Normal Vitamin D Level: It Isn't What You Might Think
Many experts recommend a normal vitamin D level of 50 ng/ml (125 nmol/L) as indicated in a 25-hydroxyvitamin D blood test. Most North Americans are significantly below the recommended levels.
Fifteen minutes in the sun is insufficient in northern regions.
The NHANES study of over 15,000 people found that 75% of Americans had vitamin D blood levels below what is necessary to support optimal health.
A study conducted by the University of Calgary found that 97% of Canadians are vitamin D deficient at some point in the year.
Part of the problem lies with the popular belief that 15 minutes in the sun will provide all the vitamin D that we need. But this simple formula overlooks the many challenges faced by people living north of 42 degrees latitude...which includes any region north of Boston, Rome and Beijing.
In these areas there is insufficient radiation available for vitamin D synthesis from November to early March. Ten degrees farther north, this "vitamin D winter" extends to almost half of the year.
Conditions That Lessen Vitamin D From The Sun
In addition to the challenges in northern regions, there are other conditions that prevent sufficient intake from the sun.
- Men and women over the age of 50 have a reduced ability to produce vitamin D through the skin.
- People who remain indoors most of the time receive insufficient sunlight, as the ultraviolet radiation necessary for vitamin D production cannot penetrate glass.
- Dark skinned people need 20 - 30 times more exposure to sunlight than fair-skinned people in order to generate the same amount of vitamin D.
- Even weak sunscreens (SPF=8) block our body's ability to generate vitamin D by up to 95%.
Excessive reliance on sunshine and on the 15-minute rule can be one of the barriers to maintaining the normal vitamin D levels needed for optimal health.
Monitor Your Vitamin D With Blood Tests
The best way to monitor your normal vitamin D level is with regular blood tests. Understanding a little about the recommended range for a normal vitamin D level will help you to discuss the test results with your doctor and design a plan for meeting your personal target.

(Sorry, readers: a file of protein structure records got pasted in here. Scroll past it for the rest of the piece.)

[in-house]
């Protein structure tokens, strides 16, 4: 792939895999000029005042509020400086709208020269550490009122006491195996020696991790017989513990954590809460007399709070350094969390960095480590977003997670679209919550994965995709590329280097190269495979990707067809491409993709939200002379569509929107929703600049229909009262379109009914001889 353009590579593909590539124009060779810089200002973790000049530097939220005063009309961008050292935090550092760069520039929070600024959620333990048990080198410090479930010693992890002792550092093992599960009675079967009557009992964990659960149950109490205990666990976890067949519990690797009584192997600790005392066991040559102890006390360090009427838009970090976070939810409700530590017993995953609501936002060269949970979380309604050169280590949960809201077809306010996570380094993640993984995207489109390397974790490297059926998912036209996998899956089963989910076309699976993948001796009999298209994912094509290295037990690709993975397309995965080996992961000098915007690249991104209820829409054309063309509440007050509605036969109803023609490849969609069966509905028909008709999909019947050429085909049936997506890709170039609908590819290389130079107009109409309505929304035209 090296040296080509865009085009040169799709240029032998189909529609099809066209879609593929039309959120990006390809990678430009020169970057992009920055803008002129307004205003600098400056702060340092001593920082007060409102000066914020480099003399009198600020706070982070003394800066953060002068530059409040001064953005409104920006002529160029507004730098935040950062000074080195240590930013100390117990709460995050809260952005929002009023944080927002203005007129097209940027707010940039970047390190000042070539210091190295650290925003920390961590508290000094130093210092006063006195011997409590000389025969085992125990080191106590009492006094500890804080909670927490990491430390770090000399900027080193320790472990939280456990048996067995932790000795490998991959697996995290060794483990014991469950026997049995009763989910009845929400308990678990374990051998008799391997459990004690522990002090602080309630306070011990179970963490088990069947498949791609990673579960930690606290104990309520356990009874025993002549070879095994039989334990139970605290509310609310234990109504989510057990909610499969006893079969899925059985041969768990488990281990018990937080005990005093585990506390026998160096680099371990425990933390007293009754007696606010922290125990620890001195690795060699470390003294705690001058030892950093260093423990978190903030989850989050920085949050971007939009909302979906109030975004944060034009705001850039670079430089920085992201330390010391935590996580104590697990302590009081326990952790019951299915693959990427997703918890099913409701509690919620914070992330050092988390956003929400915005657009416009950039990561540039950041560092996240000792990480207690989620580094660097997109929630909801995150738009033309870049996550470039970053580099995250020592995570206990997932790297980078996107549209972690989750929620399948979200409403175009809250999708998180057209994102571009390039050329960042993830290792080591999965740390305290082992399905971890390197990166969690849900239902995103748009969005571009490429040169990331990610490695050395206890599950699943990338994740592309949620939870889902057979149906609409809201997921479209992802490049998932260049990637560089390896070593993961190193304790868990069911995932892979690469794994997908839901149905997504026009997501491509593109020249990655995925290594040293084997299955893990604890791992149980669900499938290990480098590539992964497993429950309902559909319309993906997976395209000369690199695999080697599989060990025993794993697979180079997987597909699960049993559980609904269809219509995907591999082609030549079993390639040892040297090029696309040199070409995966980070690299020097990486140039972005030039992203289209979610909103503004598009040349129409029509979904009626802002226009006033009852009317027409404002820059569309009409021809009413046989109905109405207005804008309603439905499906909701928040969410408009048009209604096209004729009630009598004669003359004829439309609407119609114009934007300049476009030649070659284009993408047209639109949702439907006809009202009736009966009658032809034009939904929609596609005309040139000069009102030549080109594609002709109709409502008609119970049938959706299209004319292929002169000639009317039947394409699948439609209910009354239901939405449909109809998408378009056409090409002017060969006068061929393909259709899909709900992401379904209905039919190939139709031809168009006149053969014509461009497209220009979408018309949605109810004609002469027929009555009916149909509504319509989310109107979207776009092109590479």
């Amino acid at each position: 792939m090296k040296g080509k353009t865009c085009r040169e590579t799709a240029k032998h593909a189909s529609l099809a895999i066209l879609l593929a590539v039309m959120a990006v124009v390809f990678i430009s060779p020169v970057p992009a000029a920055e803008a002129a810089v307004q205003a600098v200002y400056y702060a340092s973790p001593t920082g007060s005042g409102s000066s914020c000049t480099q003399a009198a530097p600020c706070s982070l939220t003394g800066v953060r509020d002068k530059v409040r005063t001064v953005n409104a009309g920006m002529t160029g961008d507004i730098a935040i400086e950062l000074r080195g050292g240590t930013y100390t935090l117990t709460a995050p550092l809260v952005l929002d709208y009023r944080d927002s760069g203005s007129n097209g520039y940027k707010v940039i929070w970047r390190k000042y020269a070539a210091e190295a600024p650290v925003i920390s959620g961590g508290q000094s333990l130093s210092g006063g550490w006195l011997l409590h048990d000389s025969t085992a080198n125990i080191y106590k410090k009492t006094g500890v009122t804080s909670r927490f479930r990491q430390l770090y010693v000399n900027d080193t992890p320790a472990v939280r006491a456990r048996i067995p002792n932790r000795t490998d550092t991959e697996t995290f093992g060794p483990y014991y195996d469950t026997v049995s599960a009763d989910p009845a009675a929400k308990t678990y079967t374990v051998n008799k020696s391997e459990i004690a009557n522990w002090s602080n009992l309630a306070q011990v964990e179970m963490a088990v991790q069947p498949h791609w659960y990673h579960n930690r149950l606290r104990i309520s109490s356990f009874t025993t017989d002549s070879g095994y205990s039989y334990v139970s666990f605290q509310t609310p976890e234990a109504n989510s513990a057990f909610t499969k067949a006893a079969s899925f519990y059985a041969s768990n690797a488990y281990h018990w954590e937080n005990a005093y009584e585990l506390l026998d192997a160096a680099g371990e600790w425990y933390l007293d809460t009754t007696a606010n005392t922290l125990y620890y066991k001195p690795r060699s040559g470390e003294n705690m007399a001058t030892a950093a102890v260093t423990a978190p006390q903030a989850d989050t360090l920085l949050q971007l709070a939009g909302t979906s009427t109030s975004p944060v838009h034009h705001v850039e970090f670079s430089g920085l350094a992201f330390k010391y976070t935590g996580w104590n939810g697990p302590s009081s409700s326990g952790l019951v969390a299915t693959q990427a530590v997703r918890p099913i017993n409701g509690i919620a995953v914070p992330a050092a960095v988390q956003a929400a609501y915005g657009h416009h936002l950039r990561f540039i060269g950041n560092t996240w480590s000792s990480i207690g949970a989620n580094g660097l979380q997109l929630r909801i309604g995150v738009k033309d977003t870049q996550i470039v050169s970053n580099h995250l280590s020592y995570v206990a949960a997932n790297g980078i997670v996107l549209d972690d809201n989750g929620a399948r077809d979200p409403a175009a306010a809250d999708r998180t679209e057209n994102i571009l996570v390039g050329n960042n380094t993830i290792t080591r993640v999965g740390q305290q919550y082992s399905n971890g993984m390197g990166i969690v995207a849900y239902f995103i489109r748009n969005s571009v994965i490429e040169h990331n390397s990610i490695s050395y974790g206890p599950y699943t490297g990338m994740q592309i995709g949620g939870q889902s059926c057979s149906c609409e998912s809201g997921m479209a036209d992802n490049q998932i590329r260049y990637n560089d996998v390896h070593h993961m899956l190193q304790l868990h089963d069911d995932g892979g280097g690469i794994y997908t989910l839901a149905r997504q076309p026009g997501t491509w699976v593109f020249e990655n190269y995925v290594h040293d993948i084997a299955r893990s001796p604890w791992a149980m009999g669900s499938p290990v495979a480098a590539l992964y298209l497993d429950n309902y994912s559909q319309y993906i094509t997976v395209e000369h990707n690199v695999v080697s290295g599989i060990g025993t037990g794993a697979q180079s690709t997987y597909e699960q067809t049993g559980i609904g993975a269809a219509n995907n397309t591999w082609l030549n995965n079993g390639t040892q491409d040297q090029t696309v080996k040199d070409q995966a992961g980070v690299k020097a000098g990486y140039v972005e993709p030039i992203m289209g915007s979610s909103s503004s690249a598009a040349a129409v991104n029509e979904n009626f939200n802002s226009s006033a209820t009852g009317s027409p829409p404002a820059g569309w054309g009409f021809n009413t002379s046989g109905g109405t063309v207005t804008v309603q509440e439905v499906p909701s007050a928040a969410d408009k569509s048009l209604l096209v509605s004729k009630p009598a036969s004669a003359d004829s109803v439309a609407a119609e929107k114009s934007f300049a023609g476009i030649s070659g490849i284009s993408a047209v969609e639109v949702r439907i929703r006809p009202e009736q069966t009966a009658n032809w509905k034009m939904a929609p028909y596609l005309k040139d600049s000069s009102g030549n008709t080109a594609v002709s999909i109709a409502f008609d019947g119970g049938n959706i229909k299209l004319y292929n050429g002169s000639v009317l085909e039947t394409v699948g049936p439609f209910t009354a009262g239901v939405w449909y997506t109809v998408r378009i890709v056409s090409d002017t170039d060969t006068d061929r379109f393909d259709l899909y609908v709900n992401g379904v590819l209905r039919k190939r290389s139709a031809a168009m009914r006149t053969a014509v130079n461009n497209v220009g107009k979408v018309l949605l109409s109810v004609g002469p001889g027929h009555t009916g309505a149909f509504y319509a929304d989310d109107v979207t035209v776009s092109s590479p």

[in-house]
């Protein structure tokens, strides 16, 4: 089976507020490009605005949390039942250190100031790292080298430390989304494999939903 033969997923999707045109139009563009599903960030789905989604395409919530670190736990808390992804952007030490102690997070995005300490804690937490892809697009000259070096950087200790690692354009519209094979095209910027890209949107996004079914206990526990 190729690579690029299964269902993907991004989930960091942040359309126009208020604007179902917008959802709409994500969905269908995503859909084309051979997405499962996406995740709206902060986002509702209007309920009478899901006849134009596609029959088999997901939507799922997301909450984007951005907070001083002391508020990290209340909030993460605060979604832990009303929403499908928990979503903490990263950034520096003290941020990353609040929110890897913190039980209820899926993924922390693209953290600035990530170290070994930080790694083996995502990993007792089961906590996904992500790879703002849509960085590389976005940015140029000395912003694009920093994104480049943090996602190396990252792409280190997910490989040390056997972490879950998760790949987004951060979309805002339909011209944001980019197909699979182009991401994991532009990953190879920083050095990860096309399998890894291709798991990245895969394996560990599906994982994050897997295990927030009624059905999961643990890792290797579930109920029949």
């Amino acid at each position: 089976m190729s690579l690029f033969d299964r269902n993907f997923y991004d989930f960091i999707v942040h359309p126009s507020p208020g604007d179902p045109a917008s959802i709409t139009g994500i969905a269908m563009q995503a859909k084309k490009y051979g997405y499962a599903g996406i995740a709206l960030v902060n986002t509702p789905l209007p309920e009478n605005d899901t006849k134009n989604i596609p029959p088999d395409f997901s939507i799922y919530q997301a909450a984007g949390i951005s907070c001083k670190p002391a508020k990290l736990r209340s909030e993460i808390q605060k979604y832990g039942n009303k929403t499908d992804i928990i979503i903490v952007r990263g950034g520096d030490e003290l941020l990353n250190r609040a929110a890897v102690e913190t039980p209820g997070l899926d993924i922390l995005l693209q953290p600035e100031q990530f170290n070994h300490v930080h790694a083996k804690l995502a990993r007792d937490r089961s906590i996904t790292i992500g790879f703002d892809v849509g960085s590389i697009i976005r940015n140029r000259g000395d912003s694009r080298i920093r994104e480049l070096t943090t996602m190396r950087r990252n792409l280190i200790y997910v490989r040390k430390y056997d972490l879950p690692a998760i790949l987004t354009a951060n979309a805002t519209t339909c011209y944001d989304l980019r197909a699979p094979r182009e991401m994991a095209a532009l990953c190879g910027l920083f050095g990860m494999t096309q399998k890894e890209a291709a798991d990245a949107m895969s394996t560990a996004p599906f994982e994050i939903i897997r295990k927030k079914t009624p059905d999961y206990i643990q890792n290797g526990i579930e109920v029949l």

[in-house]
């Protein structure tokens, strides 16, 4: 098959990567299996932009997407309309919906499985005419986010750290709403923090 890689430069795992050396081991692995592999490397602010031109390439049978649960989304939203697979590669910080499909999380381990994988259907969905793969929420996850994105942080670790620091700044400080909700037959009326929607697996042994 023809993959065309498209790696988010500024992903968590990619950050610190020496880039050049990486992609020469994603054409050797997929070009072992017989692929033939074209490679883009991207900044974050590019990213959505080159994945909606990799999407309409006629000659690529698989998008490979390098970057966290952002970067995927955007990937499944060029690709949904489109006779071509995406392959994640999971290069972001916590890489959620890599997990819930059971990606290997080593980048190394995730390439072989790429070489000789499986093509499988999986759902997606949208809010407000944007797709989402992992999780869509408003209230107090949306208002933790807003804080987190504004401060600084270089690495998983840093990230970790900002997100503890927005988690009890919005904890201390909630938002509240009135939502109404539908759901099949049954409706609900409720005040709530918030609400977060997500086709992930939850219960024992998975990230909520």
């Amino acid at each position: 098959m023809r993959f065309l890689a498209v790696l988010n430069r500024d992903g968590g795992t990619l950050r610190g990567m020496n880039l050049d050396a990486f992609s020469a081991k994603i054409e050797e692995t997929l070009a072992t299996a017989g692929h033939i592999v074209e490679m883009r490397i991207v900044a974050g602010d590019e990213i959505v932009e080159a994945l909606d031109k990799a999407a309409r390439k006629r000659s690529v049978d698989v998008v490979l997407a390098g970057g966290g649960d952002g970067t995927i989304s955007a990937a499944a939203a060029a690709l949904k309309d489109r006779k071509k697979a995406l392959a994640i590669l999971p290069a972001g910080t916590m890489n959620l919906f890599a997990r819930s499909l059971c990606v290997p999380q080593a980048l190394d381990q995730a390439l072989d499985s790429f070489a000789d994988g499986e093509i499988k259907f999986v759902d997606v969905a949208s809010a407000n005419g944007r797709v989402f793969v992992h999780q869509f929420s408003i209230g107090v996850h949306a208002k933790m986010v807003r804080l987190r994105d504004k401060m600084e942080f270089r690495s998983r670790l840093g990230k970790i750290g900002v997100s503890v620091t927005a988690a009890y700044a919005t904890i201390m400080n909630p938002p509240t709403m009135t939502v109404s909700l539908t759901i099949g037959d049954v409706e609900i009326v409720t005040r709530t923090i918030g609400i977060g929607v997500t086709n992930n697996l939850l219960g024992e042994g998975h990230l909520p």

The results from a 25-hydroxyvitamin D blood test may be reported in two different formats. Canadian labs list 75-200 nmol/L as the optimal range... which translates into 30-80 ng/mL in many American labs. (1 ng/mL = 2.5 nmol/L)
Doctors will report that you have a normal vitamin D level if your test results fall within this range. In fact, many doctors will be delighted if you come near this range because they are so accustomed to seeing significant deficiency in their other patients.
People seeking to maintain a normal vitamin D level of 125nmol/L (50ng/mL) will want to know their exact test results so that they can adjust their sunlight exposure and supplements to achieve their target blood level.
Achieving An Optimal Vitamin D Level
The Vitamin D Council has found that most people begin to store the active form of vitamin D when they reach blood levels of 40 ng/ml (100 nmol/L)... and virtually everyone begins to store vitamin D at 50 ng/ml (125 nmol/L). Below these levels, the body is using up vitamin D as fast as it can make it.
There are 3 ways for adults to maintain a normal vitamin D level of 50 ng/ml (125 nmol/L). We can:
- expose as much of our skin as possible for fifteen minutes, to the midday sun in the late spring, summer and early Fall
- use a sun bed (avoiding sunburn) during the colder months, and
- take 5,000 IU of vitamin D supplements per day for 2–3 months prior to taking a blood test... and then adjust the supplement dosage until blood levels are between 50–80 ng/mL (125–200 nM/L) year-round.
If you're taking supplements, vitamin D is best absorbed when combined with the following elements:
Magnesium is the most important of these co-factors, as there is significant magnesium deficiency in North America... although vitamin K2 levels are also below recommended levels.
A high quality bone building supplement is often the best way to get a blend of the recommended elements and an additional 5,000 IU vitamin D gel tab is often recommended for people who know they are deficient.
Vitamin D Supplements Are Not For Everyone
Recent research has shown that vitamin D deficiency does not always result from insufficient exposure to sunshine but may also be the result of a disease process. Unlike vitamin D gained from sunlight, higher doses of vitamin D through supplements may suppress the immune system and make some illnesses worse.
People suffering from a chronic infection, inflammation or an autoimmune disease are especially encouraged to visit their doctor before increasing their vitamin D dosage through supplements.